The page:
TJ Jensen lives a busy life, working as teacher and coach at the high school in Serenity, Nevada, and has been guardian of her 5- and 8-year-old half-sisters since her mother died three months earlier in Pumpkins in Paradise by Kathi Daley. In addition, she helps to manage her family’s resort in this mountain glory, along with her father and grandfather. TJ is also unique in her friendship with the local elderly recluse, Zachary Collins, whom she first met on Halloween at the age of 12 when, on a dare, she went up to his house and discovered that the man was not the monster the whole community had rumored him to be. Since that day, the pair delighted in puzzles of all kinds and mind games that Zachary has been able to create to challenge TJ, his only friend. The book opens about a week before Halloween, which the people of Serenity celebrate with enough verve to make the mountain town a destination for tourists and thus a very busy time for TJ. She goes to visit her friend, only to find him dead in his overeasy chair, with an unfinished chess game and two bowls of clam chowder laid out. The new deputy dismisses the death as natural, especially given Zachary’s old age, but TJ is not so convinced of this fact.
On the table, TJ finds one of Zachary’s puzzle boxes addressed to her. This was a game they often played, where she had to follow a series of clues, often taking a month, to reach her prize, though she recognizes that the game itself was the true prize. Now she must track down the series of clues to get to the message that will help her find out the truth about Zachary’s secrets buried deep in his past and the reality of his death.
This book has great characters that build up the depth of the book. I really enjoyed the developing relationship between TJ and her younger sisters, who are grieving, each in her own way, for their mother and adjusting to life together with relative strangers. I can see real hope for their relationship in future books in this series. As an example, 8-year-old Ashley responds to her mother’s death by fighting, the same way TJ had responded at the age of three when her mother left her and her father for another man. TJ tried constantly to get both girls to redecorate their masculine looking bedrooms, which 5-year-old Gracie happily embraces. But it takes several months for Ashley to become reconciled to the fact that her new life in Serenity is permanent. TJ almost whoops with joy, then, when Ashley asks one day after school if they can go to the hardware store for paint to decorate her room, showing a degree of acceptance of her situation.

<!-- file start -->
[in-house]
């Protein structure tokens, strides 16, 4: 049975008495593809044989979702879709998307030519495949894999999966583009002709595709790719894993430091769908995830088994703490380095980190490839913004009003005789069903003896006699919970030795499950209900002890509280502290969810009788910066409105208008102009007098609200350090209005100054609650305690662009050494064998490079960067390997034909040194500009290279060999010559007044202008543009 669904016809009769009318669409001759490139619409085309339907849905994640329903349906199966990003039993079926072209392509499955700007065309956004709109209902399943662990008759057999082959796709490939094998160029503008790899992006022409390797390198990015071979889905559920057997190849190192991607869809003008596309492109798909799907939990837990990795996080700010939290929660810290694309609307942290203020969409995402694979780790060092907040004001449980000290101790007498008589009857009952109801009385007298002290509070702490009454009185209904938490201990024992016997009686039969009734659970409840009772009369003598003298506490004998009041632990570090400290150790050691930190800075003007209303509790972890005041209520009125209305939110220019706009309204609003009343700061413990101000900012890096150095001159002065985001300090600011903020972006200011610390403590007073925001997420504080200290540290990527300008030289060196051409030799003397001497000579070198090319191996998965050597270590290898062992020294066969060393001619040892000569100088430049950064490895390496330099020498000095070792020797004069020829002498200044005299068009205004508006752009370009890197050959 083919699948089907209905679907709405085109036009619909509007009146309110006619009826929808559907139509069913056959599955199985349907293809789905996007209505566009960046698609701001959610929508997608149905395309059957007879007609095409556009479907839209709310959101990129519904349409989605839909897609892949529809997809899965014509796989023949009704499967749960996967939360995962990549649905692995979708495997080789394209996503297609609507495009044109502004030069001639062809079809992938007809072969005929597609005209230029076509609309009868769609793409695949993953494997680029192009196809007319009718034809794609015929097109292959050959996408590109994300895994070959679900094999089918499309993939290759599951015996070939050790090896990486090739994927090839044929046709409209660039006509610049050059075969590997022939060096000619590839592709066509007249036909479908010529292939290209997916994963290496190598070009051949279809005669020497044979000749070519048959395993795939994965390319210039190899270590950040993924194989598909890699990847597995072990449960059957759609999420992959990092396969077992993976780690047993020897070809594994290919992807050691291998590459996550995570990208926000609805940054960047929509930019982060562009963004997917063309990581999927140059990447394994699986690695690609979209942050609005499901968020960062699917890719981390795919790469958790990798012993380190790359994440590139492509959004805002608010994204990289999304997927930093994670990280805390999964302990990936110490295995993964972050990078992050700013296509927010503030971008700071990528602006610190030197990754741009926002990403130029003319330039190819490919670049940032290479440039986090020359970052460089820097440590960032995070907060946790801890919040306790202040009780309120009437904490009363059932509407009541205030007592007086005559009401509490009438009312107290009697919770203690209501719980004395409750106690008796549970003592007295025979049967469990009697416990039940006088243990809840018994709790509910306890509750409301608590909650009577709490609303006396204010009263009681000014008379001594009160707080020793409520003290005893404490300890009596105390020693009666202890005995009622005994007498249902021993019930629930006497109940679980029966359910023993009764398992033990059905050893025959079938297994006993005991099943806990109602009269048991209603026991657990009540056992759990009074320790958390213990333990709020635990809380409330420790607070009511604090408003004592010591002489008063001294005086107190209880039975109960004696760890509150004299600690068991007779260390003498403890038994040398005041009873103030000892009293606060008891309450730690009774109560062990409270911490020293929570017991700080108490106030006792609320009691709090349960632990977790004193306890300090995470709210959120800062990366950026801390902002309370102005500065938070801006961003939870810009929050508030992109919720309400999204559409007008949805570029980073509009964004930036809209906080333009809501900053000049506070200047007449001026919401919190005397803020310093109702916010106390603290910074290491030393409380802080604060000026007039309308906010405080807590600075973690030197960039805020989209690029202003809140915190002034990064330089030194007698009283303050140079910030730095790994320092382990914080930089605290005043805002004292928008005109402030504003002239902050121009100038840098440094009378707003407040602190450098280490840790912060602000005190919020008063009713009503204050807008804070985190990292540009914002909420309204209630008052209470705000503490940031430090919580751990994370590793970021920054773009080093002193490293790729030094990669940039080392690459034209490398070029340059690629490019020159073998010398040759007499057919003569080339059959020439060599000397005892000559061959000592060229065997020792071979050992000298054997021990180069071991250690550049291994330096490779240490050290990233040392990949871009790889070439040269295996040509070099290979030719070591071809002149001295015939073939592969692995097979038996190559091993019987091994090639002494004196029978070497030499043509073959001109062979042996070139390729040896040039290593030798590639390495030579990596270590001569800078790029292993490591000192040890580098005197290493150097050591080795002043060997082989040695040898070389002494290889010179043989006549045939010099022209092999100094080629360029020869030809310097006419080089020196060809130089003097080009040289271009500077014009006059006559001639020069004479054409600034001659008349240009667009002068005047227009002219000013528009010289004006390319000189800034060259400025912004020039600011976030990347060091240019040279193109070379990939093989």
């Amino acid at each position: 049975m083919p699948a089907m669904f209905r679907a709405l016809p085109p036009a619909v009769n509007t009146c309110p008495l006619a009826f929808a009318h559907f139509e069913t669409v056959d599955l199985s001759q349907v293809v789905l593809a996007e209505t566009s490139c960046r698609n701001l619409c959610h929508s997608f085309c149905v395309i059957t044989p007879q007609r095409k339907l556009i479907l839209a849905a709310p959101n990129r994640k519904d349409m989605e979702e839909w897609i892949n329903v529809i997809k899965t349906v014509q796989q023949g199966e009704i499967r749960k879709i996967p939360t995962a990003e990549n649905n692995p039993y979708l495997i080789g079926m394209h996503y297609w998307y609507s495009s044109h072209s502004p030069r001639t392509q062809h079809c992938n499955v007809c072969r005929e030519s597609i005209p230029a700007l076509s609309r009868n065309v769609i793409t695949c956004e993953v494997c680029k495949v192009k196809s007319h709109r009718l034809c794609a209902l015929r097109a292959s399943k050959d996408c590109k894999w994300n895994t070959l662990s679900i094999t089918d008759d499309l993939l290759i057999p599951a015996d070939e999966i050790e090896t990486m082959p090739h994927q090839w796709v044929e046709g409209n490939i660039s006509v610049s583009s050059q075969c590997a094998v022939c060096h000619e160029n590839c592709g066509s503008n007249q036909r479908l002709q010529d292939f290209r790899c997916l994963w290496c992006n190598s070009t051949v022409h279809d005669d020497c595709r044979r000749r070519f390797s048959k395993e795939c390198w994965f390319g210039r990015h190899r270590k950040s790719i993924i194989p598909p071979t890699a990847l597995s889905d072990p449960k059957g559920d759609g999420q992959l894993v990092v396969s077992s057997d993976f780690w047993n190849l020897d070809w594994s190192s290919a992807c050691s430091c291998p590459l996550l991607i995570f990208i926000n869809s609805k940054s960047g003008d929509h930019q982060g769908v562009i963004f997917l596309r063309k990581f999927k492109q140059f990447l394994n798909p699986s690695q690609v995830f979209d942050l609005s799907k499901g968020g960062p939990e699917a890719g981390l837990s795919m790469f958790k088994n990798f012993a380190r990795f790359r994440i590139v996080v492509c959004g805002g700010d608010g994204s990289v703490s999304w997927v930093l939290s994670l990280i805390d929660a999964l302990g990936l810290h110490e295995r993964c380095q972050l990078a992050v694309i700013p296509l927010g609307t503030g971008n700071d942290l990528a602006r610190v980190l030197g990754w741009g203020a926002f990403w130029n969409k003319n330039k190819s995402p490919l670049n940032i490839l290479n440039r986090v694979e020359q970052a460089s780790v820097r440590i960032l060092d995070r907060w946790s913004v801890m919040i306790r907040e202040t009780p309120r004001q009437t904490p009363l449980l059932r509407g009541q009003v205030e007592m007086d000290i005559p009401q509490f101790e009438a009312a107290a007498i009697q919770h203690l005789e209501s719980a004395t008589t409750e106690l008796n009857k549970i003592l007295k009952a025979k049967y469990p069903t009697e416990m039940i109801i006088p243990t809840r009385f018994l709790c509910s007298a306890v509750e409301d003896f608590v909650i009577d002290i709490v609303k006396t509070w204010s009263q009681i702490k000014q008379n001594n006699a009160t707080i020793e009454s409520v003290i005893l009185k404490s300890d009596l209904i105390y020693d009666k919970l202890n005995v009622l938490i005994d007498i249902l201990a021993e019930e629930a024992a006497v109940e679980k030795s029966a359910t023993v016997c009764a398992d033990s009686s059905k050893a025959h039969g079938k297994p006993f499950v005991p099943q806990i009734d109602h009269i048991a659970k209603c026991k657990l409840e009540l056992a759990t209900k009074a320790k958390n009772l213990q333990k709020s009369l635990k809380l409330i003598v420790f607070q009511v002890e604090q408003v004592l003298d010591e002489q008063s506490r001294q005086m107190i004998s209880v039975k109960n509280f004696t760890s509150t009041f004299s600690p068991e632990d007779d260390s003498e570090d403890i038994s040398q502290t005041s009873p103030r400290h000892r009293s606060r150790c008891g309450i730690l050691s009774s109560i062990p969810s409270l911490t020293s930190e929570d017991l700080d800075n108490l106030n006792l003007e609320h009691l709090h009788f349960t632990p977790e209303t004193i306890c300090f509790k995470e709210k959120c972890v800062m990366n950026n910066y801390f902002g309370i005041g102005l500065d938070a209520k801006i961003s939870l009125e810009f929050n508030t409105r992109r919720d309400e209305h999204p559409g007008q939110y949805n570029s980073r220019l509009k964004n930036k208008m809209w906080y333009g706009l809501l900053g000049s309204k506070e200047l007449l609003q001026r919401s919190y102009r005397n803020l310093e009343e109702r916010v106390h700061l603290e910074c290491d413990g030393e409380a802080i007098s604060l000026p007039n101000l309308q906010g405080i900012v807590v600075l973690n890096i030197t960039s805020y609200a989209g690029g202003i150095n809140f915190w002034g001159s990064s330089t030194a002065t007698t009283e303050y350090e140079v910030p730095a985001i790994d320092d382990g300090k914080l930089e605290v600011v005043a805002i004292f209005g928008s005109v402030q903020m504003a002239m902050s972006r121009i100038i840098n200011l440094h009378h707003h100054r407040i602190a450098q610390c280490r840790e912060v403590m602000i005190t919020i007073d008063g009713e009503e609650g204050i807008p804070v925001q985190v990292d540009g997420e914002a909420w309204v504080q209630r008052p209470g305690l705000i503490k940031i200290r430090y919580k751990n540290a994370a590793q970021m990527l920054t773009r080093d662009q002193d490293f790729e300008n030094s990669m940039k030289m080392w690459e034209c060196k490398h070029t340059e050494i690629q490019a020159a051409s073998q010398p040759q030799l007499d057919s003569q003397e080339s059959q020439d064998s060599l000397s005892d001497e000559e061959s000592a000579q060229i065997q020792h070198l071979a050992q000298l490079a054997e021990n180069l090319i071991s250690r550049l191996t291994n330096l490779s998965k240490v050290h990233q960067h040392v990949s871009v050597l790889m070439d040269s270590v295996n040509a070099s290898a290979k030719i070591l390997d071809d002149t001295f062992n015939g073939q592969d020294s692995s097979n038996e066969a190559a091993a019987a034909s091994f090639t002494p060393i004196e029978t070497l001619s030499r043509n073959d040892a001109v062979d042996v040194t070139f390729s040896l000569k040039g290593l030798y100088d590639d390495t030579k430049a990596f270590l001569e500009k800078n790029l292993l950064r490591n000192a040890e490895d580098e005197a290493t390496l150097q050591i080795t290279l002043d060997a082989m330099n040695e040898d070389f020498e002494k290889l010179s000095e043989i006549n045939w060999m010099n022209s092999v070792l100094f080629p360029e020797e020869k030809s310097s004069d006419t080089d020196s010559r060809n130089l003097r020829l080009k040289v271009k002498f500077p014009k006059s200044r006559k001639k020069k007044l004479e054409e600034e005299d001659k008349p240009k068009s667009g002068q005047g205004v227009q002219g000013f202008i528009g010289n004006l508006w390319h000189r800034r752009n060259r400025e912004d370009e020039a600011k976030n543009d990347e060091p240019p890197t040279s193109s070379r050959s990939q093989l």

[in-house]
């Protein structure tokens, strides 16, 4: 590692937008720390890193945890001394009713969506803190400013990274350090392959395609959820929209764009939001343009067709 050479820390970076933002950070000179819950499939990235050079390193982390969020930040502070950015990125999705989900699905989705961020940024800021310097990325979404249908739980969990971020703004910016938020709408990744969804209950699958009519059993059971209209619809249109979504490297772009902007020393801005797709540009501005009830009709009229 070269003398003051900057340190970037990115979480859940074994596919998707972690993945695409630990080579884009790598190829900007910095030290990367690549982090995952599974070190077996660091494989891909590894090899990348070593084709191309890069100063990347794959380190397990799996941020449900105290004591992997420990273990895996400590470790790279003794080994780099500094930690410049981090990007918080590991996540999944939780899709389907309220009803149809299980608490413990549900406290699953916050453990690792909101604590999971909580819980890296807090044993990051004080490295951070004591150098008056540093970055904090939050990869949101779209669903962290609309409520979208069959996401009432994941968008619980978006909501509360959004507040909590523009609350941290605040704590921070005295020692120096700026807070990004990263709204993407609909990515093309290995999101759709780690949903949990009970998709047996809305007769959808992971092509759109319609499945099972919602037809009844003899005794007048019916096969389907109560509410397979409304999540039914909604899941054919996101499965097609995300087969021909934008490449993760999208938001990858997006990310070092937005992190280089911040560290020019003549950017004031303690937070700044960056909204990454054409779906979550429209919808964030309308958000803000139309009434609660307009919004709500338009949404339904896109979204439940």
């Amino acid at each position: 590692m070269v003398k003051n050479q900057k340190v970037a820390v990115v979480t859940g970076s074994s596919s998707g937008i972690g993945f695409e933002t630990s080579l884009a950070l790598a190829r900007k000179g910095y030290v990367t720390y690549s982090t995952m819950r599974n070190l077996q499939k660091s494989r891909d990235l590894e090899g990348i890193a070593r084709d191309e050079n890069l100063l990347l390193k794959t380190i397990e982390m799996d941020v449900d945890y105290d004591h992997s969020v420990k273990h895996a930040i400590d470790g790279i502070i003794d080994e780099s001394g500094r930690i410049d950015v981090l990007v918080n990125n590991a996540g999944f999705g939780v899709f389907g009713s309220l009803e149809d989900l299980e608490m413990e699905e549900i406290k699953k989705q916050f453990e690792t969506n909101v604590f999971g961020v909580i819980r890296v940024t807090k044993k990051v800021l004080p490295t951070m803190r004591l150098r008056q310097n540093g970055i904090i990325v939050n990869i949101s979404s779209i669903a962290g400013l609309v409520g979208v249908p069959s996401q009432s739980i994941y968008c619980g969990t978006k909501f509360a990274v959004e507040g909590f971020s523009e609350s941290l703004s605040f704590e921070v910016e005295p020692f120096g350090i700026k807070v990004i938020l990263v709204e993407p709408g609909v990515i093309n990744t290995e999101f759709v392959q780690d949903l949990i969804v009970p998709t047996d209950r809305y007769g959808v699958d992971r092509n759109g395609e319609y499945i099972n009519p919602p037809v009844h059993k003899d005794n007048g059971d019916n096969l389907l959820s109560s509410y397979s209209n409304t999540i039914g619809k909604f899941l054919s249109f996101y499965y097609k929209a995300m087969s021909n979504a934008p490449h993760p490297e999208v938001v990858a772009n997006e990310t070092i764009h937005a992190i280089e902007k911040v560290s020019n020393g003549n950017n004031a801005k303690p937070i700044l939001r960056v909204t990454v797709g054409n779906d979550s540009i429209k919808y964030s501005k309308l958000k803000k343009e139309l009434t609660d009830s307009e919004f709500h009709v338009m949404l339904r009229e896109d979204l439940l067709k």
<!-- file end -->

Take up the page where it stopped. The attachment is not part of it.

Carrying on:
I also appreciated the way the whole town unites together to help each other out. Jenna, TJ’s best friend, helps out TJ in learning to rear the girls, being married with her own children. The new deputy has recently transferred from Chicago to Serenity after his wife was killed and himself shot by drug dealers angry at him. He works with TJ to investigate Zachary’s death as she brings him new clues, relying on her to help him connect with the community. Even the visitors to the resort, Maggie’s Hideaway, named after TJ’s grandmother, come alive and connect within the plot. The lesser characters still become real and, I am sure, will add plenty to the spirit of the future books in the series.
I appreciated the dynamic of the mystery in this book. The use of puzzles to find clues was really creatively employed. I also liked the way TJ helps solve the mystery without putting down the police in any way, taking all her potential clues to the deputy instead of trying to solve the case herself. Further, I loved seeing the way TJ’s relationship with Zachary developed over the years and the way TJ is able to uncover details, bit by bit, of his life.
The audio edition of this book is narrated by Colleen Marlo. She does a great job of performing the book and brings it to life, especially the descriptions of the area and the voices she gives to the characters. It must be easy to do a great job narrating this book because of the quality of the writing, or maybe Marlo just makes it seem that way. In any case, her characters do come to life, with a great performance. Sadly for me, since my chronic daily migraines prohibit me from doing much reading of books visually, only three of Daley’s books have audio editions, despite this prolific author’s close to 100 books.
I greatly enjoyed Pumpkins in Paradise. I had never heard of the book until I came across it in an Audible sale, where I bought it with no prior knowledge. I am very glad that I did because I have now found a new author to love, though I’m really disappointed in the lack of availability of audio books to read. I give this book five stars.
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